The American Way of War: How Bush’s Wars Became Obama’s

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Tom Engelhardt, creator of the vital website, takes a scalpel to the American urge to dominate the globe. Tracing developments from 9/11 to late last night, this is an unforgettable anatomy of a disaster that is yet to end.

Since 2001, Tom Engelhardt has written regular reports for his popular site TomDispatch that have provided badly needed insight into U.S. militarism and its effects, both at home and abroad. When others were celebrating the invasions of Afghanistan and Iraq, he warned of the enormous dangers of both occupations.

In The American Way of War, Engelhardt documents Washington’s ongoing commitment to military bases to preserve and extend its empire; reveals damning information about the American reliance on air power, at great cost to civilians in Afghanistan, Iraq, and Pakistan; and shows that the US empire has deep historical roots that precede the Bush administration–and continue today in the presidency of Barack Obama.

Tom Engelhardt created and runs, a project of The Nation Institute, where he is a fellow. He is the author of a highly praised history of American triumphalism in the Cold War, The End of Victory Culture, and of a novel, The Last Days of Publishing, as well as a collection of his TomDispatch interviews, Mission Unaccomplished.


“There are a lot of ways to describe Tom Engelhardt’s astonishing service to this country’s conscience and imagination: you could portray him as our generation’s Orwell, standing aside from all conventional framings to see afresh our dilemmas and blind spots, as the diligent little boy sending in regular dispatches on the nakedness of the emperor and his empire, as a Bodhisattva dedicated to saving all beings through compassion and awareness, but analogies don’t really describe the mix of clear and sometimes hilarious writing, deep insight, superb information, empathy and outrage that has been the core of Tom’s TomDispatches for almost a decade, or the extraordinary contribution they’ve made to the American dialogue. Check out this bundle of some of the best from that time span.”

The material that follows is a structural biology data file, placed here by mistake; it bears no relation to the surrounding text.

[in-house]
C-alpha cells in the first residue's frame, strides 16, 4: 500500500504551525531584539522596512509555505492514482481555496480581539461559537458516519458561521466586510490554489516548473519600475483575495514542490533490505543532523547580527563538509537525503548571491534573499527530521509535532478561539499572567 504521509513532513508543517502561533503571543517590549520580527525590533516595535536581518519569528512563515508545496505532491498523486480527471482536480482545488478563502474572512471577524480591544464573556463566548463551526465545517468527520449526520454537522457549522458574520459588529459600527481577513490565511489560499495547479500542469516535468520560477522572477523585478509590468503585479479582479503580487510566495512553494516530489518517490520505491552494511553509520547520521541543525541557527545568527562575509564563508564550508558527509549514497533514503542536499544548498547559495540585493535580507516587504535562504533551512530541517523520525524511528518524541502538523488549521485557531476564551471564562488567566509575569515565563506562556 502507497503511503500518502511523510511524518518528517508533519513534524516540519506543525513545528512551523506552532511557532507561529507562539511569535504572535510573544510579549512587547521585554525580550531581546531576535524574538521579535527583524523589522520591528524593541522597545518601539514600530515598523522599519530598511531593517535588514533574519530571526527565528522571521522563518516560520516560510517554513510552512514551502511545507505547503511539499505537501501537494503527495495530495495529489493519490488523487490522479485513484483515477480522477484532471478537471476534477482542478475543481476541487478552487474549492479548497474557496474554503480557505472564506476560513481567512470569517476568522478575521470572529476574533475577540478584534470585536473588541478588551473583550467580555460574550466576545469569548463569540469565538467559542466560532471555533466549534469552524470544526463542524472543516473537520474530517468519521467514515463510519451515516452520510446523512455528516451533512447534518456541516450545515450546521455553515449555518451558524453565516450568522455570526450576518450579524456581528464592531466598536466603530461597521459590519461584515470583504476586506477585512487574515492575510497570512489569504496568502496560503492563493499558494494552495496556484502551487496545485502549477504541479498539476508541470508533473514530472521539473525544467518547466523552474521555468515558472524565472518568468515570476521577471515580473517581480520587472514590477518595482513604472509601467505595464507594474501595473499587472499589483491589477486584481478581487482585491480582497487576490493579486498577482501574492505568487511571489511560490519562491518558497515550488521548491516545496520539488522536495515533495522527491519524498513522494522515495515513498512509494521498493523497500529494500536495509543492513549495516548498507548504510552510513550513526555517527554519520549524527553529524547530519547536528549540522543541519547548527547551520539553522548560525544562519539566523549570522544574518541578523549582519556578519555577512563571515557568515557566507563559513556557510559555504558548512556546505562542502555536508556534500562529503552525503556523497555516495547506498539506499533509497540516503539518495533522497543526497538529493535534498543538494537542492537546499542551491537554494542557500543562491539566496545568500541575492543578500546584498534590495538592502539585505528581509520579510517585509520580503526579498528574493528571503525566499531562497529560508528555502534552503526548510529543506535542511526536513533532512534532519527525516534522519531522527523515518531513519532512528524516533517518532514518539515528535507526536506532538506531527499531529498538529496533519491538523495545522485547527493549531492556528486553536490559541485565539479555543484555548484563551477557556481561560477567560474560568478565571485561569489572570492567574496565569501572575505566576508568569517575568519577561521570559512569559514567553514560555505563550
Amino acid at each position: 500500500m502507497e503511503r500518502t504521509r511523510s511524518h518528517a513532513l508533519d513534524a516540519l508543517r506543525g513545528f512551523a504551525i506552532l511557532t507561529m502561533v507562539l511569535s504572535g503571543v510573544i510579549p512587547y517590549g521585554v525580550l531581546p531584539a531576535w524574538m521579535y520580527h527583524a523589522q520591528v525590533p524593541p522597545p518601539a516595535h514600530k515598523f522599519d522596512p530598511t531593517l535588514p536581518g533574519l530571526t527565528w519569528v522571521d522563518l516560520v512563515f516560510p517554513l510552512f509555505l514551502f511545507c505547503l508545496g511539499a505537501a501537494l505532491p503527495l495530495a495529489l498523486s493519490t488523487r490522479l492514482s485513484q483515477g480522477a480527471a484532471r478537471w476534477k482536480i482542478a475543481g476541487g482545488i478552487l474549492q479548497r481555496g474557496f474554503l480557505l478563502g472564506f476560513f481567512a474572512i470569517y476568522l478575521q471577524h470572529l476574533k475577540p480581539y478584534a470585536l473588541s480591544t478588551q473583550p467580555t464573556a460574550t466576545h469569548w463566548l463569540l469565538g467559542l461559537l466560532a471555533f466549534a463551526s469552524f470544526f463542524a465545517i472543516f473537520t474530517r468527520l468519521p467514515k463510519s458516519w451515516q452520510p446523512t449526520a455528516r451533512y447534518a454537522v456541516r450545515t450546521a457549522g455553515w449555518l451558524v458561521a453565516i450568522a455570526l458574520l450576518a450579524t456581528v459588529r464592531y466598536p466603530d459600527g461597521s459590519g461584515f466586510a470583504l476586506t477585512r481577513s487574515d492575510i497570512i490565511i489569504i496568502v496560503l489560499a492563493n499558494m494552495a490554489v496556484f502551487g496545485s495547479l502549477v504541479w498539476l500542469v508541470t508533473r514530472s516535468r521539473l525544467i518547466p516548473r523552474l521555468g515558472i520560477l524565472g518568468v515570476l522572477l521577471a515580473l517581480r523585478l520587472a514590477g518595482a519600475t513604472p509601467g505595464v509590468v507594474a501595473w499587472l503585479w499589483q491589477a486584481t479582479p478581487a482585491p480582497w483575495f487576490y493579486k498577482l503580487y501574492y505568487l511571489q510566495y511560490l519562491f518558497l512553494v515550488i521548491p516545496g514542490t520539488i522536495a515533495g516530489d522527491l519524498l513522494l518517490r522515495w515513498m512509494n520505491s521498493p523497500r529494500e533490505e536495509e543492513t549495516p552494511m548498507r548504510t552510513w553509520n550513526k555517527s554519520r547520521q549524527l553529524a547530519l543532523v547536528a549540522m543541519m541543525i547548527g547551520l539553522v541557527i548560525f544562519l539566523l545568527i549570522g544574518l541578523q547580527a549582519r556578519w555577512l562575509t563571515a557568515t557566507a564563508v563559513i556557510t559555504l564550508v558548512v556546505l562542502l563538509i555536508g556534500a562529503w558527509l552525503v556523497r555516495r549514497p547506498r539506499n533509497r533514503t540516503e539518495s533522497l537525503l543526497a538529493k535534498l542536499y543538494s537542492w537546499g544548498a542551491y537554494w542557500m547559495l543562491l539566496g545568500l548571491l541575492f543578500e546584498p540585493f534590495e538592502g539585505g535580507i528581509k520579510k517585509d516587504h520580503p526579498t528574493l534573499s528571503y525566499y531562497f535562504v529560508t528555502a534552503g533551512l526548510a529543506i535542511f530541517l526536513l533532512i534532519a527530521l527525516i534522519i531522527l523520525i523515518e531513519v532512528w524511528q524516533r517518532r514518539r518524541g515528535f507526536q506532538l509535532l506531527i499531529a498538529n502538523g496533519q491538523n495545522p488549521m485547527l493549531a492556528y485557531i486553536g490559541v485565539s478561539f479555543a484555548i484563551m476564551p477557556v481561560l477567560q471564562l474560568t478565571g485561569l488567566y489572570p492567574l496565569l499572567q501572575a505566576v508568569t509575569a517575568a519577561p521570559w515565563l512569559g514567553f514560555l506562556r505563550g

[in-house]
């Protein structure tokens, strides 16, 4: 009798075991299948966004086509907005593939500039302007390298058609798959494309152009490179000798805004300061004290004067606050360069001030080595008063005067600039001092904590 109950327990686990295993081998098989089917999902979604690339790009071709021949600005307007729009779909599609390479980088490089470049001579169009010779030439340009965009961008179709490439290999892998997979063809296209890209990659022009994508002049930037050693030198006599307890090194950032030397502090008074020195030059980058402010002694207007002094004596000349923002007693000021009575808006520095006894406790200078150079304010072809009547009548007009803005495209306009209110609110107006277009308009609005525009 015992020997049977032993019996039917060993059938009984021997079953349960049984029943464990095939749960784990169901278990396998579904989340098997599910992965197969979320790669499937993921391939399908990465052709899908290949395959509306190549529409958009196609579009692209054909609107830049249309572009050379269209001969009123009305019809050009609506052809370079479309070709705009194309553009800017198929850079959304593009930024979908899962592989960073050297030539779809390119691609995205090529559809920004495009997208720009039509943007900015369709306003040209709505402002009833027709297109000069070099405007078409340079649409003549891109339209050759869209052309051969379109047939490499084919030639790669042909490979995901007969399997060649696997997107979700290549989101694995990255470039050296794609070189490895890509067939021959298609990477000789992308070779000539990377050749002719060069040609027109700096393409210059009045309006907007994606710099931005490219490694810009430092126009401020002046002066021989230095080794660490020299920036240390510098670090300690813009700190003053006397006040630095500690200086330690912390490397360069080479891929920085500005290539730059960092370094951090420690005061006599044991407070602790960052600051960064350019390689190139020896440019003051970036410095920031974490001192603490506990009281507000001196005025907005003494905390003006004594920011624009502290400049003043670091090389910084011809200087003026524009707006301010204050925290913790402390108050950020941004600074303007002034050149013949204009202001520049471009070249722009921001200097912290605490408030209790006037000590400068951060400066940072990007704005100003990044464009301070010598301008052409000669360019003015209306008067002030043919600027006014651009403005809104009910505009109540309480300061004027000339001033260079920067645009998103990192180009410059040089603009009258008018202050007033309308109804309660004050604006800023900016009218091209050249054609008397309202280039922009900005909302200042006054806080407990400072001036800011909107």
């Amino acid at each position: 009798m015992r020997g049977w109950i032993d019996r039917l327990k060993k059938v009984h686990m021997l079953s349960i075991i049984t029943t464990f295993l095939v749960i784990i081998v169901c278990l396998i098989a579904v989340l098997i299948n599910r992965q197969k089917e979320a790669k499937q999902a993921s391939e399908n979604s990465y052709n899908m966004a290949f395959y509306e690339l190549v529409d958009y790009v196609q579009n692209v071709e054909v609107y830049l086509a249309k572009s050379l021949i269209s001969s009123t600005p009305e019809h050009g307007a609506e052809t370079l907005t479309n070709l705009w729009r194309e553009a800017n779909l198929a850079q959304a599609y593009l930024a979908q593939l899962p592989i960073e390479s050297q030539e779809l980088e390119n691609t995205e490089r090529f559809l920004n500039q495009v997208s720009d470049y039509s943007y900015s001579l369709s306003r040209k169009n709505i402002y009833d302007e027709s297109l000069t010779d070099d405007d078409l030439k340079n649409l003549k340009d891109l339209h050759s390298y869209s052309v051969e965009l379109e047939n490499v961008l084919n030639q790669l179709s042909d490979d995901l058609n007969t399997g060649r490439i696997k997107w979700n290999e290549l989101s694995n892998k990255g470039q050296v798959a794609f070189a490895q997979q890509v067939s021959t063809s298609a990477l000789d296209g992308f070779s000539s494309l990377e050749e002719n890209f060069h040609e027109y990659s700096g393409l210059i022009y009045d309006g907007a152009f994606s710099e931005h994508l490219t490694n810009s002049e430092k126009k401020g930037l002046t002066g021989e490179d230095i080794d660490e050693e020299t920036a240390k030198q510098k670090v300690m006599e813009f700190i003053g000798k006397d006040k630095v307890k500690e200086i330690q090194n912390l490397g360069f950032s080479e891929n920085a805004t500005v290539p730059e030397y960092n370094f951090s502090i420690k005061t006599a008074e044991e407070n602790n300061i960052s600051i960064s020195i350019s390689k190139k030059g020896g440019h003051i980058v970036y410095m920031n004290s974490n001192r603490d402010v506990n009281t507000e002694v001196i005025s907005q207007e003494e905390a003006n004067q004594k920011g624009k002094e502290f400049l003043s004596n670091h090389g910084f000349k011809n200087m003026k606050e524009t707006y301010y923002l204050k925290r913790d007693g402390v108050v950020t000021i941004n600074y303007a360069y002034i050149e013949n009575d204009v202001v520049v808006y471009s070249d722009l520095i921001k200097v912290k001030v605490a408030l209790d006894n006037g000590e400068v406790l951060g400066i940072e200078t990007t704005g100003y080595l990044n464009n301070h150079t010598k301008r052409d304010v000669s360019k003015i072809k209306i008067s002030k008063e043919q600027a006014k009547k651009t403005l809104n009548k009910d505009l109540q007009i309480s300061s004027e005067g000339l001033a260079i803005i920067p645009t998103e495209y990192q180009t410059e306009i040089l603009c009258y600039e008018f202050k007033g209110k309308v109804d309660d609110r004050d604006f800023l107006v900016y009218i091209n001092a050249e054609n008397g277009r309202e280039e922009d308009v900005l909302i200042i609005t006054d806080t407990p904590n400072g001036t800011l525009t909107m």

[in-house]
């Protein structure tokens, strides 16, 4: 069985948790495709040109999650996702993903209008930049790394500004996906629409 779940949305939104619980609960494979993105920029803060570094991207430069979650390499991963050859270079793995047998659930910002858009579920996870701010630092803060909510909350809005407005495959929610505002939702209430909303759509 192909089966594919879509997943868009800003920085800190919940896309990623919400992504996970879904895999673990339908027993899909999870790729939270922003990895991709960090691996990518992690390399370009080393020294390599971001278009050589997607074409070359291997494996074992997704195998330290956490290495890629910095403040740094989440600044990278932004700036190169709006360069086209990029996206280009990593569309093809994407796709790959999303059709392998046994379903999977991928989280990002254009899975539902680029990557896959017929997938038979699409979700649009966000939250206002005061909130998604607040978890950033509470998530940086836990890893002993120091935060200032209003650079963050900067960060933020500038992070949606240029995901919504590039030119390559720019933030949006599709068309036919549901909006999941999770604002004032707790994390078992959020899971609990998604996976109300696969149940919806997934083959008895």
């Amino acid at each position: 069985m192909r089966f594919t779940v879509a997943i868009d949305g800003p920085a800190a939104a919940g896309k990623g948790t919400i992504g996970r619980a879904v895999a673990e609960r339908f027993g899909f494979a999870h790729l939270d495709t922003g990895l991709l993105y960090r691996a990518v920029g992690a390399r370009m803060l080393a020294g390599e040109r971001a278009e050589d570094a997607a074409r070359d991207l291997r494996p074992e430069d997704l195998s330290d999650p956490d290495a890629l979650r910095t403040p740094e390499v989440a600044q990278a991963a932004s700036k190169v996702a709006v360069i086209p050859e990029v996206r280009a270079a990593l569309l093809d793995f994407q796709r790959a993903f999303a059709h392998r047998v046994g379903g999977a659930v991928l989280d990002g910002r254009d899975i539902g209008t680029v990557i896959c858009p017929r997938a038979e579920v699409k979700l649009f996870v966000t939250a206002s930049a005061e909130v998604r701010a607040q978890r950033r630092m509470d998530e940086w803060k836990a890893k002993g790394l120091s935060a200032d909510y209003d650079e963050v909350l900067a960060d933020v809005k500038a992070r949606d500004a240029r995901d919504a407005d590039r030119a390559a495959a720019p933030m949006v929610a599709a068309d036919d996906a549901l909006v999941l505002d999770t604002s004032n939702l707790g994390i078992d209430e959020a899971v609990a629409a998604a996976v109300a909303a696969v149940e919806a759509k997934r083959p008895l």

–Rebecca Solnit, author of Hope in the Dark and A Paradise Built in Hell

“They may have Blackwater/Xe, Halliburton, aircraft carrier battle groups, deadly drones by the score and the world’s largest military budget, but we have Tom Engelhardt — and a more powerful truth-seeking missile has seldom been invented. Long-time fans like me will be happy to see some of his most memorable pieces reprinted here, although woven together in a way that makes them still stronger; for anyone not yet familiar with his work, this is your chance to meet one of the most forceful analysts alive of our country’s dangerous, costly addiction to all things military.”
–Adam Hochschild, author of Bury the Chains and King Leopold’s Ghost